Freaky West by Amanda M. LeeFreaky West by Amanda M. Lee:

Mystic Caravan has hit Texas, and things are supposed to be quiet in Austin. The only thing of note in a city that praises itself for being weird is the nest of vampires that rules the town.

They’re not the ones wreaking havoc this time, however.

Poet Parker knows something is up when a walk near the river results in an attack from a manic man with an ax. When he disappears just as quickly as he appeared, however, she knows something magical is afoot.

It seems Austin is trapped in the clutches of a bored being, and her way of entertaining herself includes bringing urban legends to life…and unleashing them on the city.

Poet has fought every type of magic imaginable, but this one leaves her flummoxed. It’s almost as if she’s dealing with a child mentally. Magically, however, she’s dealing with a monster.

Urban legends aren’t the only thing putting Austin in an uproar. The visiting loas—both of whom are there for Poet—are also drawing attention…and from all the wrong people.

Some magics are too strong to fight. Poet is not the sort of hero who can turn her back on people in need, however. Even if it means putting herself at risk to save them.

Poet has new magic at her disposal. Now she has to learn how to use it…or they will all perish.

It’s a fight to the finish, and who will come out on the other side is anybody’s guess.

The Lioness and the Rat Queen by Noah LemelsonThe Lioness and the Rat Queen by Noah Lemelson:

A city burning…
A murderous tycoon on the run…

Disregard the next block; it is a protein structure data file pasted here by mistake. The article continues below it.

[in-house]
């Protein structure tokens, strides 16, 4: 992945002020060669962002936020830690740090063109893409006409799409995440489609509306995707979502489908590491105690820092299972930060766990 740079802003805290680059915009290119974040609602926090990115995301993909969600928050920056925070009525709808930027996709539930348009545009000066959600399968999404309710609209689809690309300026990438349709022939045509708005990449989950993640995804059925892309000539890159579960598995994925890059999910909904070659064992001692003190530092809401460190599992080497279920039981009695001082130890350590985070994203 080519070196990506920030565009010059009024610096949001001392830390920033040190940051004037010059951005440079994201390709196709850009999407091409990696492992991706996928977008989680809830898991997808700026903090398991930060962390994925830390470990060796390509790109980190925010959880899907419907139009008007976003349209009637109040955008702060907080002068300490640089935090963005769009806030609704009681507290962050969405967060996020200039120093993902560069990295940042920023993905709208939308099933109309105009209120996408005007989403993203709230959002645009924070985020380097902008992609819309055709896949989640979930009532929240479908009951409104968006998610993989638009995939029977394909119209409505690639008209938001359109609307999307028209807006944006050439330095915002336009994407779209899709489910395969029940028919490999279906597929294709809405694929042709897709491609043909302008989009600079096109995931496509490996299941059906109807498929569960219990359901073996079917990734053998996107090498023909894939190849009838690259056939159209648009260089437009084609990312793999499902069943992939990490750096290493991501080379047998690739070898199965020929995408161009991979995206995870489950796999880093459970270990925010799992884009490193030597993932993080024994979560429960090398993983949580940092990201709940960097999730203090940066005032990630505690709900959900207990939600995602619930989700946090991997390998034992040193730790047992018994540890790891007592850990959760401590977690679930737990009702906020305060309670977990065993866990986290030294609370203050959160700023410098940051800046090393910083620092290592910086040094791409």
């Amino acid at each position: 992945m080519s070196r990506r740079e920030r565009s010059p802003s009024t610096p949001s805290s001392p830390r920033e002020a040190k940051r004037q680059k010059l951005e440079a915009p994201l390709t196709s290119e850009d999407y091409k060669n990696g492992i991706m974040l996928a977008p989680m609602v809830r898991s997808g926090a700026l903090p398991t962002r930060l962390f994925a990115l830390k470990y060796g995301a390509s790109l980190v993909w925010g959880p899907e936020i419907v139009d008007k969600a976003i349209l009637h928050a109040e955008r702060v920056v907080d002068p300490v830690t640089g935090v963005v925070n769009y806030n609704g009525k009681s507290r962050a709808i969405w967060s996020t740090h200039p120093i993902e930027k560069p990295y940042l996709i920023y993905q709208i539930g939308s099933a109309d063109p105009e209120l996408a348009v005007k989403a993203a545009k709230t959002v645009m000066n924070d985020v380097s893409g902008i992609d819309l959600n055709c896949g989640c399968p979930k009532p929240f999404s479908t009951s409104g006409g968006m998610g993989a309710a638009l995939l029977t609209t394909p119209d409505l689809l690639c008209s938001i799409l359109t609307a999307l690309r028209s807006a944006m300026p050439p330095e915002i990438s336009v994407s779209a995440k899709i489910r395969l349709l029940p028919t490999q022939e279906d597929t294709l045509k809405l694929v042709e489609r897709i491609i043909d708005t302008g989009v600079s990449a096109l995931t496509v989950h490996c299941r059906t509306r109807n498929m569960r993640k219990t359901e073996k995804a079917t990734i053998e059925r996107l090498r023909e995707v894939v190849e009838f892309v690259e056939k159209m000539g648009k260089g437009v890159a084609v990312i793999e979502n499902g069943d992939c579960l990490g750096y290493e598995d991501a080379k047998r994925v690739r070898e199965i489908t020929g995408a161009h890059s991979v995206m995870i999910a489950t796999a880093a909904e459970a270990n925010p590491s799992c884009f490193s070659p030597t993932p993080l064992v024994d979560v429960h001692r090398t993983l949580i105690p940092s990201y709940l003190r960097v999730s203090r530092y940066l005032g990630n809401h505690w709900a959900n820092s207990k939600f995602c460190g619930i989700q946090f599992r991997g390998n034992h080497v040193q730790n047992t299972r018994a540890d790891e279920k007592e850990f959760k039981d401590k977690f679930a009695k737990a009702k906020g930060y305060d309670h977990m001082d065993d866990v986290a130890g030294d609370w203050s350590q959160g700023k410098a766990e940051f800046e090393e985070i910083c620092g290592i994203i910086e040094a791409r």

And three vigilantes out for revenge…

Marcel never thought his investigations would lead to this; his once-friend Lazarus Roache turned slaver and cruel puppet master. For the good of Huile, and to salve his conscience, Marcel must take Roache down, even if that means following him into the desolate and savage reaches of the Wastes.

Yet the tycoon is not the only Wastefolk with a past with Marcel. To find the tycoon Marcel must break hardtack with an old enemy, a disgraced imperial general who he had once tried to kill, and is more than eager to return the favor. Yet she is not the greatest threat in the Wastes, for there is also a bounty hunter on his trail, the mysterious Queen of Rats, who somehow seems to know Marcel’s every dark secret.

Hyvilma by Gideon MarcusHyvilma by Gideon Marcus:

A damaged ship, a dying shipmate–can she save them both?

Under attack! The flight back to Hyvilma should have been the easy part for the crew of the Majera–until a deadly ambush by pirates sends them reeling through hyperspace. Now getting to the planet in time is the only way Captain Kitra Yilmaz can save her dying friend.

But landing at Hyvilma may be impossible: war has broken out on the Frontier.

An Unholy Triquetra: Celtic Fairy Tales</em> by Jason Parent, William Meikle and Curtis M. LawsonAn Unholy Triquetra: Celtic Fairy Tales by Jason Parent, William Meikle and Curtis M. Lawson:

Three unique voices in today’s horror bring you new takes on an old power that threatens to reshape our world. Celtic legends are reborn within these pages, with fresh stories guaranteed to spark nightmares in the vein of Grimm’s pre-Disneyfied fairy tales.

A Knot Within A Knot by Jason Parent: A man survives a plane crash only to find himself in darker circumstances, with a winter storm on the horizon and an orphaned child in tow. An elderly woman faces off against a god of night and his steed from the confines of her airplane seat, while another hides from night and storm in the hope of a new dawn. Unbeknownst to them, their fates are linked and dependent upon the next two tales.

Bound in the Valley of Balor by Curtis M. Lawson: After surviving a plane crash, a corrupt federal agent and a mob informant find themselves stranded in a remote valley. Blood spilled during a conflict between the two awakens an ancient evil bound beneath the valley. Can either of them escape from The Valley of Balor?

Summons by William Meikle (part of hisMythos of Sigils & Totems): Would you fall slave to the rhythm?
He came to Scotland after the death of his wife in search of peace. But the old house is restless. Something is waking, something noisy, something that will not be denied.